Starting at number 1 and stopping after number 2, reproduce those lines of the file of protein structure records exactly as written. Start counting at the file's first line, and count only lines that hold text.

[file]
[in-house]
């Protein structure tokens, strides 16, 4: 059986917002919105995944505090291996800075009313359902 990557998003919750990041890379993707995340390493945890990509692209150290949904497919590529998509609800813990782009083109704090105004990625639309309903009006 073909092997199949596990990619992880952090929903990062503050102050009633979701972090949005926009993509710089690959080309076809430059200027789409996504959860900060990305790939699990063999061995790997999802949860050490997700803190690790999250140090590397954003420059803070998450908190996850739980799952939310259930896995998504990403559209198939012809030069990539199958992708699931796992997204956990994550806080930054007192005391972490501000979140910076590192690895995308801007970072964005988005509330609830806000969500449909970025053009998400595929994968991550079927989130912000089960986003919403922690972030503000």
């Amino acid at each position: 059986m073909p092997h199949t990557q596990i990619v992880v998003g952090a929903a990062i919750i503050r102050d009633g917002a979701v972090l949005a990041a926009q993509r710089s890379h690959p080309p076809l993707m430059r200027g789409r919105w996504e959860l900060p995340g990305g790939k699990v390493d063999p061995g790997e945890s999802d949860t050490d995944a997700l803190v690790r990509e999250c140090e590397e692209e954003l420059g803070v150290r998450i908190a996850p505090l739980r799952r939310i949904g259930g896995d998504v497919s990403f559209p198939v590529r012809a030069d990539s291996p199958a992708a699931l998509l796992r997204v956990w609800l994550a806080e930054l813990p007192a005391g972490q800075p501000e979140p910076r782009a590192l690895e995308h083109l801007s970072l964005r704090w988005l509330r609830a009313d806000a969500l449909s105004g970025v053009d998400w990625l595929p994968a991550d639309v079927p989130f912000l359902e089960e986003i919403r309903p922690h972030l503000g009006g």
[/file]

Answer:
[in-house]
């Protein structure tokens, strides 16, 4: 059986917002919105995944505090291996800075009313359902 990557998003919750990041890379993707995340390493945890990509692209150290949904497919590529998509609800813990782009083109704090105004990625639309309903009006 073909092997199949596990990619992880952090929903990062503050102050009633979701972090949005926009993509710089690959080309076809430059200027789409996504959860900060990305790939699990063999061995790997999802949860050490997700803190690790999250140090590397954003420059803070998450908190996850739980799952939310259930896995998504990403559209198939012809030069990539199958992708699931796992997204956990994550806080930054007192005391972490501000979140910076590192690895995308801007970072964005988005509330609830806000969500449909970025053009998400595929994968991550079927989130912000089960986003919403922690972030503000």